Leasing is however not frequently used for RET (and even less for EE solutions). One reason for this is that not all RET can be leased. Generally, any equipment totally integrated in a building has to be owned by the building owner. If installed technologies become part of the building, an operational lease is impossible because for this type of lease the ownership has to remain with the lessor. Another reason is that regulation usually requires that after the leasing period, an asset can be reused in reasonable state at a different time and place. This criteria is referred to as ‘fungibility’. RET systems such as soil or water-based heat pumps do not meet this criteria as the complete system cannot be removed without substantial damage. Similarly building insulation, which is often a very suitable energy efficiency measure, cannot be removed after the end of the lease term.
The renovation of Torrelago district was implemented in the framework of the FP7 funded CITyFiED project (http://www.cityfied.eu/) .
Torrelago district involves 31 private multi-property residential buildings (1488 dwellings) that were constructed in the 1970s–1980s, more than 140,000 m2 and 4000residents involved. Former conditions of the district were very low in terms of efficiency, comfort and costs, which fostered the intervention. Main energy measures implemented at the building scale are buildings external insulation (Composite System-ETICS, ventilated façade), connection to district heating (twelve new heat exchange substations at building level), individual metering to raise users’ awareness.
The E2VENT system directly targets a special typology that correspond to suburban multi-storey residential buildings built in the 60’s 70’s that are characterized by a high energy consumption, bad air quality due to the lack of air renewal motorized system, and with low architectural interest. To tackle all those problems with one refurbishment strategy, E2VENT offers an innovative yet simple modular and adaptable system.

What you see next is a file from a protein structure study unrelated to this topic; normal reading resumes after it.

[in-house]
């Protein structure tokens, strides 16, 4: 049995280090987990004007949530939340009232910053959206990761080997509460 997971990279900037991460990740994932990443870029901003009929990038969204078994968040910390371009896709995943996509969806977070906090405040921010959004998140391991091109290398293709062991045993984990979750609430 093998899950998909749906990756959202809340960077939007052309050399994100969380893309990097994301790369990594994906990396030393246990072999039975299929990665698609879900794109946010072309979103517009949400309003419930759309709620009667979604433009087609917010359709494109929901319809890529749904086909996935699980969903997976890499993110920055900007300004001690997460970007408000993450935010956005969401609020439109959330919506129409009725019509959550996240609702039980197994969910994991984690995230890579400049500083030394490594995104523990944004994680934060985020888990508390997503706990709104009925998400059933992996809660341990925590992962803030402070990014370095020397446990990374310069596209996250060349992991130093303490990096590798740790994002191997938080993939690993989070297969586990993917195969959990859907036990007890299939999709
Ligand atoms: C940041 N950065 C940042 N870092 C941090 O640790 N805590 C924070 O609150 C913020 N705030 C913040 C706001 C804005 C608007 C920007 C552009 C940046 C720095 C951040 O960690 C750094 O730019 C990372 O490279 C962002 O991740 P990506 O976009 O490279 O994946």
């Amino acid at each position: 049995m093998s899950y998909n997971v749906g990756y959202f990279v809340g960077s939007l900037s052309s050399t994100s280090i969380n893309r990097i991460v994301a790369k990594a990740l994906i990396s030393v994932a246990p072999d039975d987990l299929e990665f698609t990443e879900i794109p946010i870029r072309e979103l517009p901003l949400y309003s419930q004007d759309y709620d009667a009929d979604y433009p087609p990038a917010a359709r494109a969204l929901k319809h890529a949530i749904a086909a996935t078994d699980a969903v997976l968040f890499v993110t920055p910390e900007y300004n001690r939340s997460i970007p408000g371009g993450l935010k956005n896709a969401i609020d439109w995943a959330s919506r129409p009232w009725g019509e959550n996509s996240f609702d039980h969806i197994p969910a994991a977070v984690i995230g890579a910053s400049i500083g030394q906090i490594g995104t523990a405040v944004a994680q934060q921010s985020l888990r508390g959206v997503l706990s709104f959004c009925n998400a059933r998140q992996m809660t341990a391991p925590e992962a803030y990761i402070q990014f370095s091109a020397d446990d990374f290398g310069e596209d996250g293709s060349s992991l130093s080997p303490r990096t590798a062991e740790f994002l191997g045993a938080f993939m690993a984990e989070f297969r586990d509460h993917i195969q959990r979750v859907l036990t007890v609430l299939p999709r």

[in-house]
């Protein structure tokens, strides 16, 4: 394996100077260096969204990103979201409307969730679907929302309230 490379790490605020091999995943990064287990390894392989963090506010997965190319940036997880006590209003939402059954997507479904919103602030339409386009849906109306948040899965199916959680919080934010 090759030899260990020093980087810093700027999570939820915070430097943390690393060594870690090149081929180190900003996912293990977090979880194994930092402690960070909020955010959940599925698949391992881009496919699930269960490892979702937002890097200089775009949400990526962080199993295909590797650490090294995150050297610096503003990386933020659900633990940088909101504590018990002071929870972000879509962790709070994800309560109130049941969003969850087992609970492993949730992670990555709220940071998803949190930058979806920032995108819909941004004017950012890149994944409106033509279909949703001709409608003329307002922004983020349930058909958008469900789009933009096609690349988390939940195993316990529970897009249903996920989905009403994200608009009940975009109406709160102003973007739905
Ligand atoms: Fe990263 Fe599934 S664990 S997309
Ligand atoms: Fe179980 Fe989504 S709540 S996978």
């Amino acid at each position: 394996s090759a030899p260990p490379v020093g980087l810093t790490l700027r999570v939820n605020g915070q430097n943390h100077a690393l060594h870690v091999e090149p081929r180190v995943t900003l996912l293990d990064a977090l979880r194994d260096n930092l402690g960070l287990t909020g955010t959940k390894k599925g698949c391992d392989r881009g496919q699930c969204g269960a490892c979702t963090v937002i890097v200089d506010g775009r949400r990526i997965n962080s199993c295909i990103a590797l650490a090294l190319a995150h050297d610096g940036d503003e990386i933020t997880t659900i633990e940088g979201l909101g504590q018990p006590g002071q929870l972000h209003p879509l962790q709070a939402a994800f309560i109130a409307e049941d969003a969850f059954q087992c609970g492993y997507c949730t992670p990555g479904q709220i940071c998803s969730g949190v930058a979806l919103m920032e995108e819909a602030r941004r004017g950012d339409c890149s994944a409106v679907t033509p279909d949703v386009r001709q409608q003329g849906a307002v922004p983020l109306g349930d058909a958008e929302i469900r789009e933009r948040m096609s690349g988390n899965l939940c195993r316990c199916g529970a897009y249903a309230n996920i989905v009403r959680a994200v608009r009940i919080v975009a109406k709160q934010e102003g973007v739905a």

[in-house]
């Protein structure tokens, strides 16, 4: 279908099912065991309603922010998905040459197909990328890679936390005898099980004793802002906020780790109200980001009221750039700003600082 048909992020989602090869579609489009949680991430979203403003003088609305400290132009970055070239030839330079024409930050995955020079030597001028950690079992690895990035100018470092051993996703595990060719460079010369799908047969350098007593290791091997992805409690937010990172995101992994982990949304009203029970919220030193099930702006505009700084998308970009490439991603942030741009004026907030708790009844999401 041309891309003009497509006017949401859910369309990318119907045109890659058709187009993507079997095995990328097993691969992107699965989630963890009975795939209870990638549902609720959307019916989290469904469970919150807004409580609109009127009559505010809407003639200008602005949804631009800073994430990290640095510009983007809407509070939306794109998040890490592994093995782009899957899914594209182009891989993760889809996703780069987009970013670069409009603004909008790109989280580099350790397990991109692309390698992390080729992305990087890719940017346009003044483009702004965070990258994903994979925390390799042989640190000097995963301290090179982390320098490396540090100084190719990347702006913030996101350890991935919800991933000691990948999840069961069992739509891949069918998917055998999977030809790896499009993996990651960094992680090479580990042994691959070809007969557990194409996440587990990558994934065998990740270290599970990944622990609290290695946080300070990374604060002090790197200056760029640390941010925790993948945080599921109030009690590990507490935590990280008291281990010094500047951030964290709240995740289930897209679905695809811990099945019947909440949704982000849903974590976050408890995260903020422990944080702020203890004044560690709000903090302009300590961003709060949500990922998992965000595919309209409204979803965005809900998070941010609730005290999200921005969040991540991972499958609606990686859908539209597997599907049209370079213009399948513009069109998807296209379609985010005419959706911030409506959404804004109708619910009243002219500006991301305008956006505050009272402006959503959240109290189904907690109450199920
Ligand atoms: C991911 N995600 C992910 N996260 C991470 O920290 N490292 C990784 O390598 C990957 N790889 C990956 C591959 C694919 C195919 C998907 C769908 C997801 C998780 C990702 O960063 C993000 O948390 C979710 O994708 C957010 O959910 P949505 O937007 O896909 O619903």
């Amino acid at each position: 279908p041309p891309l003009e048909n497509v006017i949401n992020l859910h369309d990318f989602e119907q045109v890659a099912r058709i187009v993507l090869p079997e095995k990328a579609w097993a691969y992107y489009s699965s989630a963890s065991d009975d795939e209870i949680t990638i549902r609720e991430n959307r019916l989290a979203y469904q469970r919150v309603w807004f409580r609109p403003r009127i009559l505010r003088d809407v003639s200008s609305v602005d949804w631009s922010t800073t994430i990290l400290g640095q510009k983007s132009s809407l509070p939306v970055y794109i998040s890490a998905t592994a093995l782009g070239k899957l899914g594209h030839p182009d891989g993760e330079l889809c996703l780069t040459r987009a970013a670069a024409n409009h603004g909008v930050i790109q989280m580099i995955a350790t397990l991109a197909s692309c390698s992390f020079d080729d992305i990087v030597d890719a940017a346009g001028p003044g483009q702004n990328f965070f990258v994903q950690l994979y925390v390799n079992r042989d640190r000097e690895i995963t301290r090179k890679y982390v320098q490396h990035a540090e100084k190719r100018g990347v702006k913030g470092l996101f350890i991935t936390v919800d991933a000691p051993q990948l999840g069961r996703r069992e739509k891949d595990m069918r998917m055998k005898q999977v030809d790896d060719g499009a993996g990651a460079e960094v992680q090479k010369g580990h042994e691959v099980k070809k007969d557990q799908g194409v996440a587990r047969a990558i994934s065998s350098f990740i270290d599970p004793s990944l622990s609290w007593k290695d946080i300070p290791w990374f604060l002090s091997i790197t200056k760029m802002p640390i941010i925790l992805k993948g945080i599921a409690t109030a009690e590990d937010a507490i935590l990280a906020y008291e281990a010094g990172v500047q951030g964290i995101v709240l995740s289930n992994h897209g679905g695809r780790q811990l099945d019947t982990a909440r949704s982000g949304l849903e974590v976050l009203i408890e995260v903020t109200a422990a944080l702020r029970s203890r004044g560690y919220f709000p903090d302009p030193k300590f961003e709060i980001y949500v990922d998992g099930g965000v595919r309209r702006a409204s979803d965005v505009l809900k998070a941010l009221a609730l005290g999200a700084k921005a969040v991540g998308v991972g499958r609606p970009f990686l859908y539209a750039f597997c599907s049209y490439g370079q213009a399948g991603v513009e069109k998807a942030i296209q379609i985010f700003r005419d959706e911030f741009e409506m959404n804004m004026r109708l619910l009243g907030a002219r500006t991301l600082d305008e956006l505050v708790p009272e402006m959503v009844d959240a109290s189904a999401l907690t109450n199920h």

The E2VENT system is an external thermal building refurbishment solution with external cladding and air cavity that embeds different breakthrough technologies that will ensure its high efficiency:
- A Smart Modular Heat Recovery Ventilation (SMHRV) for the air renewal allows the heat recovery from the extracted air using a double flux exchanger. Indoor Air Quality is ensured while limiting the energy losses.
- A Latent Heat Thermal Energy Storage (LHTES) based on phase change materials provides a heat storage system for heating and cooling peak saving.
- A smart management that controls the system on a real time basis targeting optimal performances
- An efficient anchoring system that limits thermal bridges and allows an easy and durable installation.
To know more: http://systems.e2vent.eu/